- Then pour in all the remaining water to cool it down and mix well till it becomes a smooth liquid. Add the egg to the liquid once you feel the mixture has cooled and mix till well blended. Set aside.
- Attach a dough hook to your stand mixer, place the remaining flour, milk powder, salt, sugar, butter and yeast in the mixing bowl making sure the yeast is not touching the salt or sitting on the butter for long if it is salted.
- Pour the flour, water, egg mixture into the dry ingredients and beat at a low speed initially for a minute till the wet and dry ingredients combine, then increase the speed to 4 and continue to let it knead the dough for at least 6 to 8 minutes till the dough becomes smooth. This is a slightly moist dough so you should have a small amount of it not leaving the bottom of the bowl at all times.
- About 5 minutes into kneading, stop the mixer and touch the dough. It should not leave any dough on your finger when you pull away. If that happens, add a tablespoon of flour to the dough and continue to knead for another 3 to 4 minutes. (Though this should not be necessary with the proportions listed above)
- Gently shape the dough into a ball and place it in a large bowl brushed with oil and cover with cling film or a towel and keep in a warm place for at least two and a half to three hours (I kept it for three hours) till it more than doubles in size.
- After three hours turn over the dough on a clean, lightly floured surface and fold it into a rectangle, lightly flattening it. Do not knead it. With a rolling pin, roll it into a 14 x 11 inch rectangle with a thickness of about 1cm.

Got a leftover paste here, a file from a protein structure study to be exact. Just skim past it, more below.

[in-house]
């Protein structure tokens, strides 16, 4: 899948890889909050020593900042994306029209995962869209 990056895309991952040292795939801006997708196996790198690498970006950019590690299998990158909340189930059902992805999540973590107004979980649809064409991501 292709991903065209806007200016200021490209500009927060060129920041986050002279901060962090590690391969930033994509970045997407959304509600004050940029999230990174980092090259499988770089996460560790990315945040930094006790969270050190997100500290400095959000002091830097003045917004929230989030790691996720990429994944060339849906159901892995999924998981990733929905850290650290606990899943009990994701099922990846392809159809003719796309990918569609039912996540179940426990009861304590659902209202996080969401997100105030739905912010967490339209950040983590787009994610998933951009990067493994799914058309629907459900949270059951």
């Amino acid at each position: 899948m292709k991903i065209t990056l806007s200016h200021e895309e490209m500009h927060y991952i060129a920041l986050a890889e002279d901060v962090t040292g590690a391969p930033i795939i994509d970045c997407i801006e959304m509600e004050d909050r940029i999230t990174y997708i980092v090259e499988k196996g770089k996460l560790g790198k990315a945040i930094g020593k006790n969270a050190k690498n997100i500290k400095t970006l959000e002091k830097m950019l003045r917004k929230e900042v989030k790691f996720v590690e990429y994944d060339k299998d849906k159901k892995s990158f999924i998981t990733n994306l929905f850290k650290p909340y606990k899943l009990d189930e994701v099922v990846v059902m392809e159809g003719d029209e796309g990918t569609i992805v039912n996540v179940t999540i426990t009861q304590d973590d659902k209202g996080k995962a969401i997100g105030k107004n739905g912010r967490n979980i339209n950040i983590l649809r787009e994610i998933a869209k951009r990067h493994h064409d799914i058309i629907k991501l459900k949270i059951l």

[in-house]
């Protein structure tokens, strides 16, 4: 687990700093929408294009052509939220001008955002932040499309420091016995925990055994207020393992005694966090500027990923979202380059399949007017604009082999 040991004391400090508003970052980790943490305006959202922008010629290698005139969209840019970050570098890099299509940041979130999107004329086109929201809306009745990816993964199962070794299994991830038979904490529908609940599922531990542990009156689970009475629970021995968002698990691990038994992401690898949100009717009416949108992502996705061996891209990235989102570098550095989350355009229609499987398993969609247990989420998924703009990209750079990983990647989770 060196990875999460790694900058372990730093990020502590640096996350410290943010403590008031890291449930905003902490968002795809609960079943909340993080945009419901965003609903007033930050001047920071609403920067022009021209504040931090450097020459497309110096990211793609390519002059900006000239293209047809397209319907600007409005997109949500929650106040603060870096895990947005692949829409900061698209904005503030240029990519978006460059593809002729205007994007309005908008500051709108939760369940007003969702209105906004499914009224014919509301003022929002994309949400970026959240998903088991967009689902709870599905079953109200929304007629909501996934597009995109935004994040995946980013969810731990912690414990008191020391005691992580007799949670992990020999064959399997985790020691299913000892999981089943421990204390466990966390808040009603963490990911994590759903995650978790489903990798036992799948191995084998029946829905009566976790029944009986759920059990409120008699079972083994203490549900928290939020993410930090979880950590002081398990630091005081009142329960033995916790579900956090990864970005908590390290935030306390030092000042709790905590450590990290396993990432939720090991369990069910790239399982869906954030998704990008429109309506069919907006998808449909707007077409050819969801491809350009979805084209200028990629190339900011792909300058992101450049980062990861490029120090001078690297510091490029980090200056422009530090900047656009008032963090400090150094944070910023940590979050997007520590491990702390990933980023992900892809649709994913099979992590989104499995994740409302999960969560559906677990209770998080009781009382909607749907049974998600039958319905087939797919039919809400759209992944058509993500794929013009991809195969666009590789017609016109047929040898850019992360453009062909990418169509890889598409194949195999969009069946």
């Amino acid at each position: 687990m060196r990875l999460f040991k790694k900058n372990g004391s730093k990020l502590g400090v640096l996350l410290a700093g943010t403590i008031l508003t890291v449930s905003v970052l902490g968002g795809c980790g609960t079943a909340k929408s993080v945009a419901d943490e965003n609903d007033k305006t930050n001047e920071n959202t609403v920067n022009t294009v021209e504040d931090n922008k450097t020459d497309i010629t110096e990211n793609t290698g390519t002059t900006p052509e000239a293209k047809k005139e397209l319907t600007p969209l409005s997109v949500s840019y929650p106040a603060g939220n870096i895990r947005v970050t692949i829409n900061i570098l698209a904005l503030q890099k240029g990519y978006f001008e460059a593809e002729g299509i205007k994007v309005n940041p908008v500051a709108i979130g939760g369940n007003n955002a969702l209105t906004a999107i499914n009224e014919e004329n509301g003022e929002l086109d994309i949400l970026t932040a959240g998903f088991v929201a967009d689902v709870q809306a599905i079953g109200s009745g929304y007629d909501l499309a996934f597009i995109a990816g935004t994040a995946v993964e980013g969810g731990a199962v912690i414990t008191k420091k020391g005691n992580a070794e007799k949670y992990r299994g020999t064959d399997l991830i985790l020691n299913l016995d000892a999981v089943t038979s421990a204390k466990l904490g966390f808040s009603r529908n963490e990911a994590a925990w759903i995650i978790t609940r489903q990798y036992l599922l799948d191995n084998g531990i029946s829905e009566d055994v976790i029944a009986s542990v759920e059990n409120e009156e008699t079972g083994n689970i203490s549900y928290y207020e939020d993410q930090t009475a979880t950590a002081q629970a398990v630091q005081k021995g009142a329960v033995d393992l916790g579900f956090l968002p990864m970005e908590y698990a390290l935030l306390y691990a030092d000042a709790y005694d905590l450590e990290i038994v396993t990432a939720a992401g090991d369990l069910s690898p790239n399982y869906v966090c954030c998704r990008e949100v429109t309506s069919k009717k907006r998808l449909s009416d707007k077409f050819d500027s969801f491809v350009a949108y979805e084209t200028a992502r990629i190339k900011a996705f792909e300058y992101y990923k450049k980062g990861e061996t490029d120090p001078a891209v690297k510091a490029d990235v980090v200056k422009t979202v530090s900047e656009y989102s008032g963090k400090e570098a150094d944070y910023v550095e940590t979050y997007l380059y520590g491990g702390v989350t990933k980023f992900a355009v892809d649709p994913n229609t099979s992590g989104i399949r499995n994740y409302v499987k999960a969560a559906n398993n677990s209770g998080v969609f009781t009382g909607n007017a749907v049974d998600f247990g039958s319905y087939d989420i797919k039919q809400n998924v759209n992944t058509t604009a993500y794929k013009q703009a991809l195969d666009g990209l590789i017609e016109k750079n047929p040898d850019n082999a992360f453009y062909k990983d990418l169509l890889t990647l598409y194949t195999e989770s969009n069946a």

- Spread a layer of softened butter all over the surface and sprinkle with a generous amount of the cinnamon sugar mixture covering every bit of the surface. You won’t need to use up all the cinnamon sugar. Leave some for sprinkling over the top of the rolls and for the glaze topping.
- Gently roll the dough into a log and cut it into 12 even rolls with a sharp knife. Place the rolls 1 inch apart in a 13 x 9 inch baking pan with the bottom lined with parchment/butter paper and cover with a slightly damp (not wet) cloth for about 45 minutes to 1 hour. It should have almost doubled in size.
- Pre-heat your oven with the top and bottom heating rods on at 180°C or 350°F.
- Very gently brush softened or melted butter on the tops of the risen rolls and sprinkle more cinnamon sugar over them.
- Bake in the middle rack of the oven for 20 minutes.
For the topping
- Add the butter, icing sugar, milk and cinnamon sugar in a saucepan and heat on low flame stirring well till the butter and sugar have melted and become slightly thicker. Remove from the heat and with a spoon drizzle over the tops of the buns. Serve immediately if you like. These are glorious eaten just out of the oven.
- Store leftovers in an airtight container and in cool climate can keep it in a cool dry place but in hot humid climate, refrigerate. heat in the microwave for 1 minute immediately after taking it out of the fridge and if the rolls are at room temperature, heat it for 30 seconds in the microwave. Enjoy!
Important notes: It is very important to make sure your yeast is active and fresh. Inactive or dead yeast will ruin all your efforts and the dough will not rise.
Also, the most important thing to note when baking is to Know Your Oven. Every oven behaves differently in its heating capacity. There have been cakes that have called for 40 minutes of baking time and mine has taken an hour. Size of ovens make a huge difference. Smaller ovens (19 to 28 ltrs) have higher concentration and intensity of heat so you may want to take that into consideration. You need to tweak the temperature and baking times accordingly if your oven is a bit off. This knowledge is critical for your baking success.